Mr Mannheim snarled. He barged

past, making a grab at Alice’s arm.

This was enough for the nurse. Back

away from my patient now, she said

fearlessly. There was a red button

above Alice’s bed. She pressed it.

I’m this girl’s bleeding Father! Leo

Mannheim protested, gnashing

his teeth, but the nurse’s expression

hardened. In strode two enormous

security guards. Remove this man,

the nurse said to the beefiest fellow.

It was impressive. Uncle stood back

as Leo Mannheim was frogmarched

to the door. As he disappeared,

I heard him hiss some vengeful curse.


I stirred, my head was foggy. Uncle

and Beatrice came into the room.

Uncle bore a tray of take-away coffees.

He winked, handing me a nasty

styrofoam cup. A hectored-looking

nurse suddenly bustled in, wheeling

a noisy trolley. Alice sighed, turning.

Beatrice stared openly at her.

She was clearly both fascinated

and repelled by Alice’s sadly altered

face. With unexpected violence,

a stocky man burst into the room.

He was like a raging bull elephant.

It was Leo Mannheim.


The policewoman took our details,

nodded, and departed. She’d be

in touch. Alice was calmer now.

Clearly it had been cathartic

to tell her story. I marvelled

at Alice’s resilience, and felt

a real gush of love for my beautiful,

eccentric soulmate. You must rest

yourself now, Alice, my Uncle said

thoughtfully. Alice lay back. She

was exhausted. I kissed her forehead.

Uncle and I would have dinner

in the hospital canteen, and return



I’d nodded off in my chair. Who

has been doing this to you, Uncle

was asking gently. Alice had sat up

in bed, her pillows plumped. She was

looking distinctly subdued. I stretched

my weary limbs. My eyes lingered on

Alice’s frightful bruises. Augustus, you

came, she exclaimed, suddenly aware

of me. I stretched over, clutching her

hand. Yes, I am here. Alice began to

sob. It was my Father, she said huskily,

her shoulders quaking. I felt rage. Alice,

we need to report this to the authorities,

Uncle was saying. I became aware

someone was standing behind me.

I turned. It was a policewoman.


We would drive to the hospital.

I wonder what on earth can be wrong,

Uncle mused, fumbling with his shoes.

My pounding heart was performing

somersaults. I tried not to shake.

The journey to the hospital was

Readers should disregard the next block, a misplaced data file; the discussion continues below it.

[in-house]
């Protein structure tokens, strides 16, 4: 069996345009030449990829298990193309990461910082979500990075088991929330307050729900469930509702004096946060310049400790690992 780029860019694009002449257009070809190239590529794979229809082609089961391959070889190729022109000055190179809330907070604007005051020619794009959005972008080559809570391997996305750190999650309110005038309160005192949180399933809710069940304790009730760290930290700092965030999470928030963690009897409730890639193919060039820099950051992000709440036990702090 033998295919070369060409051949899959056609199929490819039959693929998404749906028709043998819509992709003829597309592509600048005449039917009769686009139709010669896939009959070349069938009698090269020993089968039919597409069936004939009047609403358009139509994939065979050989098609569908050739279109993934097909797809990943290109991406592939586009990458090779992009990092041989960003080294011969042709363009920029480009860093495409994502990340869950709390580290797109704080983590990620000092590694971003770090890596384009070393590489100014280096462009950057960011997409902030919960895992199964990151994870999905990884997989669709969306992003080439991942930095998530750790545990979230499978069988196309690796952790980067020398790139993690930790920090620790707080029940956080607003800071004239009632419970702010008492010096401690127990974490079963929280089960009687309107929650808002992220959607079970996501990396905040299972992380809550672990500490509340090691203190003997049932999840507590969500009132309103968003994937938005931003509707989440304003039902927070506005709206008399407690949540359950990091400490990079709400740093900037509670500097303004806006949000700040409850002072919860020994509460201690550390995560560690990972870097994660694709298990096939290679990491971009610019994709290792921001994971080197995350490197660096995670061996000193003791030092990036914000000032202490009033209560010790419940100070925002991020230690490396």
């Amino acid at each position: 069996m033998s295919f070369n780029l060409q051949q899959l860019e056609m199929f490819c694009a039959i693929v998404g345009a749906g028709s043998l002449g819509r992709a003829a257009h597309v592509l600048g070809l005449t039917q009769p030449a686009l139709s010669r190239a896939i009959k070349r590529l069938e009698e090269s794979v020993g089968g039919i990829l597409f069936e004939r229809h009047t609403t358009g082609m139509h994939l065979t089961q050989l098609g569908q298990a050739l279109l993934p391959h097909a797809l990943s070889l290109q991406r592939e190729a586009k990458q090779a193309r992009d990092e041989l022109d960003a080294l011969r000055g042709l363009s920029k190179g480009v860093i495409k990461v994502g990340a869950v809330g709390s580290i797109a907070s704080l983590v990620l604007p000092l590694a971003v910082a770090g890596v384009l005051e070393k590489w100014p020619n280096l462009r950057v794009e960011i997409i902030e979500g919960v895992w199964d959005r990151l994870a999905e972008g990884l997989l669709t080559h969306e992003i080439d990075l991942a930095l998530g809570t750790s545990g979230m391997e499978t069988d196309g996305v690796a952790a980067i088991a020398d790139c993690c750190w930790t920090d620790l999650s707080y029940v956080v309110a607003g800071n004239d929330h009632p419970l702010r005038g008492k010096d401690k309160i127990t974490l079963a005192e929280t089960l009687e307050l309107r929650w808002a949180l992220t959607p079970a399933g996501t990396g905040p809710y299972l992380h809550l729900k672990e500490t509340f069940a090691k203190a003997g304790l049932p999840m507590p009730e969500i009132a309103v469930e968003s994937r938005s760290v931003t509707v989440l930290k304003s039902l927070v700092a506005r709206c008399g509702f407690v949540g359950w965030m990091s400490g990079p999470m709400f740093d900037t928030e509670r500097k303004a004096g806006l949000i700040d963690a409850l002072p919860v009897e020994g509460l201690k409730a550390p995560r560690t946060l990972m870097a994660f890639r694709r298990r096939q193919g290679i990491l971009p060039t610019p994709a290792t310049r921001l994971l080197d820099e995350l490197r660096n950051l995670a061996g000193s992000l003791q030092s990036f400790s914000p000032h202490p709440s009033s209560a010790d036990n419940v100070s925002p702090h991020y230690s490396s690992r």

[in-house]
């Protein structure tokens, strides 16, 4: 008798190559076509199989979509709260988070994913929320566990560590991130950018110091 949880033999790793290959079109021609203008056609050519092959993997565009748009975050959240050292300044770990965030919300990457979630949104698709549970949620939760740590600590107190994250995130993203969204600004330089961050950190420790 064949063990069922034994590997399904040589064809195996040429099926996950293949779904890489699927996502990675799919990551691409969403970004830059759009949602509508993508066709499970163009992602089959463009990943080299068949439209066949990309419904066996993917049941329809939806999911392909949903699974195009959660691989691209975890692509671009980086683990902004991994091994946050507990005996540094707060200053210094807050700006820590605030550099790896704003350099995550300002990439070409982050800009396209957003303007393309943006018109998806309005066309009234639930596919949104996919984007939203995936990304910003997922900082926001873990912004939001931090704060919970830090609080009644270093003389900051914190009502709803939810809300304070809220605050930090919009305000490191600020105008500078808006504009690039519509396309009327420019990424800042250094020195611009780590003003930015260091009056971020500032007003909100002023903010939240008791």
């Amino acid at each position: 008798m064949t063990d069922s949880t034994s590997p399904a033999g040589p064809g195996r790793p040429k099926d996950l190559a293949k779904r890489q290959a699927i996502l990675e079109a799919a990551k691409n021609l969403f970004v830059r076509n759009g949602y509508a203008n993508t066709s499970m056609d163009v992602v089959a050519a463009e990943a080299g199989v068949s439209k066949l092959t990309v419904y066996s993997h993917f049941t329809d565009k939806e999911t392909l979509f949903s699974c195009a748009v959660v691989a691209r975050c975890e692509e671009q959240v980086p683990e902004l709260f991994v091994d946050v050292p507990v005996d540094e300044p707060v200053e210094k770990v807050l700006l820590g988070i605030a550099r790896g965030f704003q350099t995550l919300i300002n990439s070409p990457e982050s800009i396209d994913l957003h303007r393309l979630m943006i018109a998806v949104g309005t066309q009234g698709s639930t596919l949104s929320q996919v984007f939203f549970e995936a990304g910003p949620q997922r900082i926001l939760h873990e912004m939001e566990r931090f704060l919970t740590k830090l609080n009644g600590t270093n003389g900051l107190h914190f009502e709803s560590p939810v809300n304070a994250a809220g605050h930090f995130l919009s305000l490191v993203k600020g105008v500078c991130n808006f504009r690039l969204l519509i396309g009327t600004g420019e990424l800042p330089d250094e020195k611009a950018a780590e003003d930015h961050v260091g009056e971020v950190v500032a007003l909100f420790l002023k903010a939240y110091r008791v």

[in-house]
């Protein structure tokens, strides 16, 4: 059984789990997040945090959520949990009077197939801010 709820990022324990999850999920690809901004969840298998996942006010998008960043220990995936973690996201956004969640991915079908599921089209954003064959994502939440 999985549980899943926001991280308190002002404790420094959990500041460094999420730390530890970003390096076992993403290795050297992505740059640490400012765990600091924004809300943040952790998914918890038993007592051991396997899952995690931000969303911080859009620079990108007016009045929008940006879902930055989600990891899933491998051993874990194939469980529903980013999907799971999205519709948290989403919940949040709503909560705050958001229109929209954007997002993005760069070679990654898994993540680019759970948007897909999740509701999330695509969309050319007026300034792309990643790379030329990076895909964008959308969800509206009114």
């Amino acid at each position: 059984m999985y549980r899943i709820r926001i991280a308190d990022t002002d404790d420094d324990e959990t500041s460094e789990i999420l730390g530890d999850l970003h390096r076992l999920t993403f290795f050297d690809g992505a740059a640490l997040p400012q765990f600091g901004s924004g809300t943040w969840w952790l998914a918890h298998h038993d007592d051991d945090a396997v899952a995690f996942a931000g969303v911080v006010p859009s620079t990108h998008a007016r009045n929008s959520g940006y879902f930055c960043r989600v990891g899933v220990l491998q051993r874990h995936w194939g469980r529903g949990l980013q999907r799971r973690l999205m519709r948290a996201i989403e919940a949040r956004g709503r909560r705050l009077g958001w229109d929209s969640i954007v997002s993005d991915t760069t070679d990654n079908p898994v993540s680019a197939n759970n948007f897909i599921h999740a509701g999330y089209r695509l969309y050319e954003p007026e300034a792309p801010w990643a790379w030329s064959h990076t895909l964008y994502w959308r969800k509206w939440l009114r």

agonizingly slow. Finally we parked,

and went in search of the ward.

The smell of carbolic scared me.

I went to the nurse’s station to enquire.

Alice was in a small private room.

I caught my breath, and strode in.

Alice was lying rigid in bed. Her face

was swollen with ugly blue bruises.


Warning bells began to ring

in my head. I was being eaten

alive by new doubts. This wasn’t

the beautiful reconciliation I’d hoped

for. It was torture. I’d stopped eating

meals, surviving on ashy-flavoured

crackers and sour coffee. Beatrice

scowled at me, but she didn’t press

me at mealtimes. I kept to my room,

forever checking my phone, nervous

when it vibrated. I was a ruin. I dreamt

horrible dreams.


I’d dithered for far too long. I must

persuade Alice to defy her Father,

and come out with me. I was

intoxicated by the thought of holding

her hand, and strolling around town,

like we once did. I knew Alice felt

the same. But she was afraid. Each

day was torment. The constant stream

of beautiful text messages couldn’t

salve my soul. I suggested the park,

the coffee shop, the cinema. Alice

rejected them all. I had this sneaking

suspicion that she’d romanticized us

into star-crossed lovers.


Rapidly, I ran through what was

happening with Alice. Uncle

listened hard, nodding, making

no comment. I explained how

desperate I was to see Alice.

He sighed heavily. Well, I don’t

think it’s healthy, Augustus, to be

so enamoured by this girl. Uncle

wasn’t fuming at all. I’d thought

he’d combust on the spot, but no

such thing happened. This was

mildly encouraging. Then Uncle

was patting my shoulder. Tread

cautiously, Augustus, he said

gently, take care of your heart.


Alice’s Father stuck to her side

like a mollusc. He never loosened

his stranglehold. I’d already tasted

his overbearing possessiveness,

his horrible explosive fury scared

me. None of Alice’s past dishonesties

seemed to matter now. They were

inconsequential blips. I could scarcely

remember why I’d felt so aggrieved,

because our love was intangible,

indestructible. It soared above the

humdrum issues of other people.

My heart throbbed wildly. I thought

it might burst, and shower down,

like a fabulous firework display.


When I arrived, Leo Mannheim was

shoving his daughter into a waiting taxi.

Alice looked pallid, small, badly shaken.

I waved my hand high in the air, and

hailed her gently. To my dismay, Mr

Mannheim strode over. He was like a

rottweiler with a stick. Look, buddy,

Alice wants none of your nonsense.

So get your grubby paws off, and hop it!

He spat viciously. But Alice had seen me.

She leapt from the throbbing taxi, and

thrust a note into my hand. Our eyes

connected. Get in the car, now, young

madam! snarled her Father. Alice obeyed.

She’d spoken no words, but that didn’t

matter. I unscrunched the note. It was

Alice’s new phone number.